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Scottish Mag

Premiership to axe 'injury break'

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The Premier League has asked players, managers and referees to end the custom of the ball being kicked out of play when a player goes down injured.

 

Decisions on whether a break in play is necessary for treatment to be received will now be taken by the referee.

 

"There was a general feeling that this player-led convention had gone too far," Premier League spokesman Dan Johnson told BBC Sport.

 

But the Football League told BBC Sport it had no plans to make changes.

 

The custom has gradually established itself in football over the years, but has never been formalised in the rules.

 

But the feeling that this "gentlemen's agreement" was being taken advantage of has become widespread, with frequent breaks in play at the 2006 World Cup cited as the most high-profile abuse.

 

Managers and players complained of situations where the ball was kicked out for non-existent injuries in order to stop a team's attacking momentum.

 

And the arbitrary nature of the convention has led to several flashpoints in recent years.

 

Last season, Arsenal's crucial Premiership match against Tottenham was marred by scenes of managers Arsene Wenger and Martin Jol squaring up on the sidelines.

 

 

Sheffield United's players walked off the pitch after the controversial goal

 

Wenger was furious when Spurs did not put the ball out of play after Emmanuel Eboue and Gilberto Silva were injured in the build-up to Robbie Keane's goal.

 

Another example of the misunderstanding the convention can produce is Marc Overmars' goal for Arsenal against Sheffield United in their 1999 FA Cup fifth-round tie.

 

In that instance, the ball had been kicked out by United to allow their player Lee Morris to receive treatment.

 

But instead of returning the ball to the Blades on resumption of play, Arsenal striker Kanu released Overmars to score.

 

The incident led to the match being replayed, with the Football Association agreeing to the Gunners' offer to play the match again.

 

WHY DID THE PREMIER LEAGUE WANT THIS CHANGE?

 

Premier League spokesman Dan Johnson:

 

"There were certain incidents - like the Martin Jol and Arsene Wenger flare-up last season - that made us think it was time to place the decision back in the hands of the referee.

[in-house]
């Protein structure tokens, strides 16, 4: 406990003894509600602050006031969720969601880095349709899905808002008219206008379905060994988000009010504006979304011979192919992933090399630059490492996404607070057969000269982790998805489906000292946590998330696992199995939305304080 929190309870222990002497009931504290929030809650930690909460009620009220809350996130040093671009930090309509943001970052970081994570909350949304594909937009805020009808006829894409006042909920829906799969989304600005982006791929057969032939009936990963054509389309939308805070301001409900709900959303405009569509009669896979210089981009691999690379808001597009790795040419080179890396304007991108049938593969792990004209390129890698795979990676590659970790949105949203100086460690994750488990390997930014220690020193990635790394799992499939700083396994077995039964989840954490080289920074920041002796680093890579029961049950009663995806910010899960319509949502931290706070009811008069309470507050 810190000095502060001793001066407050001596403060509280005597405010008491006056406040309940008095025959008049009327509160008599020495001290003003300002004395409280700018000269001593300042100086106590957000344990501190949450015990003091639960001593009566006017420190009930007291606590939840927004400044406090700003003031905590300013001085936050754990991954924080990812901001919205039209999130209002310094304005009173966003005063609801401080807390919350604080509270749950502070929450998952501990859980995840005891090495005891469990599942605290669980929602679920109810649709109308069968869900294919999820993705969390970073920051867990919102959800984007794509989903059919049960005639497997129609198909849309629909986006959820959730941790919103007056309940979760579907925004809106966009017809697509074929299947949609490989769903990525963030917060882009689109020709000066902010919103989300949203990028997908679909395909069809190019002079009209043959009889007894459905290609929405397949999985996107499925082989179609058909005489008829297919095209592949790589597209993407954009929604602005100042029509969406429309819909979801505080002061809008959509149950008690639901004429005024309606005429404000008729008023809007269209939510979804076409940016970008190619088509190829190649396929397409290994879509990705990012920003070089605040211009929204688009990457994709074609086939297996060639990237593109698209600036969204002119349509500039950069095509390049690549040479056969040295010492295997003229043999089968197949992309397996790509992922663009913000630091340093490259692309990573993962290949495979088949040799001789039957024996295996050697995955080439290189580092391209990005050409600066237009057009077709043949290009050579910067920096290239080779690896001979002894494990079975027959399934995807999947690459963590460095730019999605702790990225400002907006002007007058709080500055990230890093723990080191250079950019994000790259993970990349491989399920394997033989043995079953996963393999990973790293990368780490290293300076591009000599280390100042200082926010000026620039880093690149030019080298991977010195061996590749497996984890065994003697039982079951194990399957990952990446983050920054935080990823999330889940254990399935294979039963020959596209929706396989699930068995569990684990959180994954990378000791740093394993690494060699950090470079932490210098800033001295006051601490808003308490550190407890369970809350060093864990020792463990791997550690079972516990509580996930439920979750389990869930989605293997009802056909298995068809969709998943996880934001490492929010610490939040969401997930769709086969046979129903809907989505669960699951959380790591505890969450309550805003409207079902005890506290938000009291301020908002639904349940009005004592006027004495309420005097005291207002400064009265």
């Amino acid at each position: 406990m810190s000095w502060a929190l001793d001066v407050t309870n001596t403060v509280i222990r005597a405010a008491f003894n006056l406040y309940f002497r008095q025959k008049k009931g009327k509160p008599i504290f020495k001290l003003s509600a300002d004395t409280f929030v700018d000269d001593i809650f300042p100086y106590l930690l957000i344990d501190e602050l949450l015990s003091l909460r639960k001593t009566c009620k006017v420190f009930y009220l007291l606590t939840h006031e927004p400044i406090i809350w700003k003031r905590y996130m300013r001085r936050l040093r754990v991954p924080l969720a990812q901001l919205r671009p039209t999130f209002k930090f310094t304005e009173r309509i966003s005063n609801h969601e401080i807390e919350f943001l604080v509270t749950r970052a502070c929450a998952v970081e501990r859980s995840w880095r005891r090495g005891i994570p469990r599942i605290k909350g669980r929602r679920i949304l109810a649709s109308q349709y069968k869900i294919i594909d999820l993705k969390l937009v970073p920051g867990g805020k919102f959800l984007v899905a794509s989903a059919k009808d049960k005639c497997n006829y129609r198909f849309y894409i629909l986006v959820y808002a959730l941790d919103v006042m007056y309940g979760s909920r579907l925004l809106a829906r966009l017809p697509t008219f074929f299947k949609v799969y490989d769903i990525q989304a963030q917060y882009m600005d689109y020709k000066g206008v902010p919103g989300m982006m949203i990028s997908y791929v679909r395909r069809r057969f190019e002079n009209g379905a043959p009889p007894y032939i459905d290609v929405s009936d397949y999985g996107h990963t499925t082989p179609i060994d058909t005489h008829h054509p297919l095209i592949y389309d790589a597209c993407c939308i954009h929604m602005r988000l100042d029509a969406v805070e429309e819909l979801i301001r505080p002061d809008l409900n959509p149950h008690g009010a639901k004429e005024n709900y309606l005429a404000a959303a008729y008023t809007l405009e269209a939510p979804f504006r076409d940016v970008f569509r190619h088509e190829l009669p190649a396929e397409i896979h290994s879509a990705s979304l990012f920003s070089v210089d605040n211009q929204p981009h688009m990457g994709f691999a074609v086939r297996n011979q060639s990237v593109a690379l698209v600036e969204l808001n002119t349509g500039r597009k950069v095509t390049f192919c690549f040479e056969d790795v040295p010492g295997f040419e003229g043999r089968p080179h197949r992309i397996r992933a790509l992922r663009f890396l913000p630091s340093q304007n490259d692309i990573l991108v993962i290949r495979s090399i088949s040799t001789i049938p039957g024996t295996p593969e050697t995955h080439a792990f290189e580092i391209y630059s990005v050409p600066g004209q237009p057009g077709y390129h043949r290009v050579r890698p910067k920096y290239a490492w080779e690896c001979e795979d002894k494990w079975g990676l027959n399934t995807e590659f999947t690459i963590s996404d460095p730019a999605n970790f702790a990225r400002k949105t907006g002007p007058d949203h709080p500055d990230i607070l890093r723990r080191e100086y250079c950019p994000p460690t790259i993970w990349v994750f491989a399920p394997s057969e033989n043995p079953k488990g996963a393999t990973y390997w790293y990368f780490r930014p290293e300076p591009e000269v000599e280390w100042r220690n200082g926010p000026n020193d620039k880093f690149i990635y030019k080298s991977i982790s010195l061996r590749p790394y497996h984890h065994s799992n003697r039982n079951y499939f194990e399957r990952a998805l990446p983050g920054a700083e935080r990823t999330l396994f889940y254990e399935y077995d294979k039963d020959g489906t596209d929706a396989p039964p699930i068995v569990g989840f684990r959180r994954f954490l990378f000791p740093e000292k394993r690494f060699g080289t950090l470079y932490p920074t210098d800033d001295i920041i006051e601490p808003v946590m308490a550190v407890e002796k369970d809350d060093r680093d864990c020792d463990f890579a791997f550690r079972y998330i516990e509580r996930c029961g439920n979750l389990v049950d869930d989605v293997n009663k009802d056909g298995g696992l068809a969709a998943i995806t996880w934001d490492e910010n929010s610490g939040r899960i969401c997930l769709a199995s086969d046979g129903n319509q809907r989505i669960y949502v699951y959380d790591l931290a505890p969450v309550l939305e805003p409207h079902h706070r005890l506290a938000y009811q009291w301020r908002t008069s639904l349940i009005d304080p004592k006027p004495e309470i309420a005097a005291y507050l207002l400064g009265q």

"Sometimes the demand for the ball to go immediately out - from both players and fans - was almost acting as an extra defender.

 

"If there is a serious injury then the referee can, of course, take immediate action in the interests of player safety, but if it's a run-of-the-mill knock then play should go on.

 

"It's never been part of the rules, so that makes it all the more important to get the League Managers' Association (LMA) and the Professional Footballers' Association (PFA) on board.

 

"We need both organisations' support to communicate this to their members - and fans also need to be aware.

 

"This will remove the pressure on players who are wondering at the back of their mind 'is he really injured?'

 

"What people don't like to see is when an attack gets stopped because someone goes down grabbing their knee and then, a minute later, he's sprinting around and putting tackles in.

 

"It's important for the integrity and honesty of the game, as well as the flow."

 

 

WILL THE PFA CO-OPERATE?

 

PFA chief executive Gordon Taylor:

 

"I was at a meeting on Tuesday with the LMA and referees' representatives and lots of managers said they were confused and frustrated by the current state of affairs.

 

"From that point of view, it's vital to establish some clarity so everyone knows exactly what the situation is.

 

"If the ball is kicked out then it should be a normal throw-in, and if the referee stops play, then when play restarts with a drop ball possession should return to the injured party.

 

"Player safety has to be paramount. We don't want referees mucking about if there's any doubt - they can't take any chances because players can, for instance, swallow their tongue.